Women are joining the global billionaires' club in greater numbers. Their number increased by 46 percent, compared to the 39 percent growth showed by their male counterparts in the five-year period from 2013 to 2018.
During the half-decade period, the number of female billionaires increased from 160 to 233.
In Asia, over half of female billionaires are self-made, according to Billionaires Report 2019 published by the Swiss investment bank UBS and accounting sector giant PwC.
The number of female billionaires grew by 6.6, compared to an average annual growth of 5.5 percent in the number of male billionaires. Female billionaires' assets have expanded by over a quarter (26%) to $871.2 billion, boosted mainly by the progress in Asia.
The club of global wealthy elites now contain 2,101 individuals from different continents.
However, the aggregated wealth of the billionaires across the world decreased by 4.3 percent to $8.53 trillion in 2018. The first annual decline after 2015, which was accompanied by a 2.6 percent fall in the number of world's billionaires.
In terms of female participation in the global billionaires' club, the USA remained in the top position since 2013, if we choose to ignore the 2015 report. In that year, billionaire women from Europe, the Middle East and Africa (EMEA) region outnumbered them by one person.
Among the 233 female billionaires in 2018, a total of 94 were from their American base, which was 78 in 2013. The EMEA businesswomen billionaires have grown in numbers from 56 to 81 in the same five-year period.
The biggest increase in numbers was by the female billionaires from the Asia Pacific and China (APEC) region. In 2013, only 26 of them were in the club, which increased to 58 at the end of 2018. The number of women billionaires more than doubled.
Over 57 percent of the APEC female billionaires were entrepreneurs, which means they are self-made tycoons. The researchers also noticed that four in ten of 2018's self-made female billionaires built businesses in the consumer and retail sector.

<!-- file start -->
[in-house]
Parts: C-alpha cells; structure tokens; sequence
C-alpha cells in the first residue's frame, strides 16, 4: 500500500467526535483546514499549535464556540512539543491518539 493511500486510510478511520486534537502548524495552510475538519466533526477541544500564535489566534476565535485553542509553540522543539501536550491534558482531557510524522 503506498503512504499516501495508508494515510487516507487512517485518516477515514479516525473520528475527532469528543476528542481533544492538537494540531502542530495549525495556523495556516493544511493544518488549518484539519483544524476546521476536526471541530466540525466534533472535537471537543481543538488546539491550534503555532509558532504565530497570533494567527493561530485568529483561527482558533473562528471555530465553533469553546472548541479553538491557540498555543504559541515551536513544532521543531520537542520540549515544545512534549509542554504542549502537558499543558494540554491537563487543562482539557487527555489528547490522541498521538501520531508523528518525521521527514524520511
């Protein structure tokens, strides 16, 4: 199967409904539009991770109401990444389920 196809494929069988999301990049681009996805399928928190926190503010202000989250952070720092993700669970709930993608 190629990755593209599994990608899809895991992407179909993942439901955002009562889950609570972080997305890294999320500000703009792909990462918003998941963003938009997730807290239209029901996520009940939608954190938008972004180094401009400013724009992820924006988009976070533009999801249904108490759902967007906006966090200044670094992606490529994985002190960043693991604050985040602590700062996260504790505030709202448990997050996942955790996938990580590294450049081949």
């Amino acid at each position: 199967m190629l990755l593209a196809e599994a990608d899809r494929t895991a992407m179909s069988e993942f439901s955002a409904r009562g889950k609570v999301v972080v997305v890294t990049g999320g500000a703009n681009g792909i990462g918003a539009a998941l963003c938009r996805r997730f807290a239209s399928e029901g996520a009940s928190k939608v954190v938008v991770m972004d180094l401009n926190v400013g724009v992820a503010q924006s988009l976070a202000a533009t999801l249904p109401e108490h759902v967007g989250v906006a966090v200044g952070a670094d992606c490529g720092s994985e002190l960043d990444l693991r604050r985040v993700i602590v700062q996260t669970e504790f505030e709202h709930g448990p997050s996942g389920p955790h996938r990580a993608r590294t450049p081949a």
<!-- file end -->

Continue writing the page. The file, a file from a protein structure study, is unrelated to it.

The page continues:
For instance, business partners Li Haiyan and Shu Ping became billionaires after the 2018 IPO of their Haidilao hotpot restaurant chain, which is expanding outside China.
In the US, Anastasia Soare, a Romanian-American businesswoman who founded the beauty brand Anastasia Beverly Hills joined the billionaire club.
Additionally in Russia, Tatyana Bakalchuk, a former English teacher and mother of four, became a billionaire. While on maternity leave in 2004, she founded Wildberries, which has since become Russia's largest online retailer.
What's behind the decline in billionaires?
According to the UBS/PwC Billionaires Report, following a rise in the previous two years, the decline of billionaires' numbers and their wealth at the end of 2018 was caused by a strengthening the US Dollar, intensifying trade war, fear of a weakening economic growth and the highest volatility since 2008 crisis in the global financial market.
The US Dollar climbed 4.3 percent in 2018, according to the WSJ Dollar Index, which measures the US currency's exchange rate against a basket of 16 significant currencies.
Most of the non-US Dollar assets are lower in values in US Dollar books only because of the exchange rate issue.
However, the five year scenario (2013-2018) was an optimistic one for the contenders, as it added an encouraging number of wealthy male and females in the list along with a 34.5 percent increase in the total wealth held by the billionaires.
Over the past half-decade, 589 individuals became billionaires for the first time, increasing the world's billionaire population by 38.9 percent.
As asset prices generally increased over the years, billionaires' wealth increased over a five year period until 2018, said the report.
Self-made billionaires dominate list
Self-made billionaires are dominating the global wealth map and of course the global club of billionaires.
Of the aggregated $8.53 trillion of wealth held by billionaires at the end of 2018, assets worth $5.78 were owned by entrepreneurs who made their fortune themselves, while multigenerational billionaires own assets worth $2.75 trillion.
Both the figures were higher in 2017.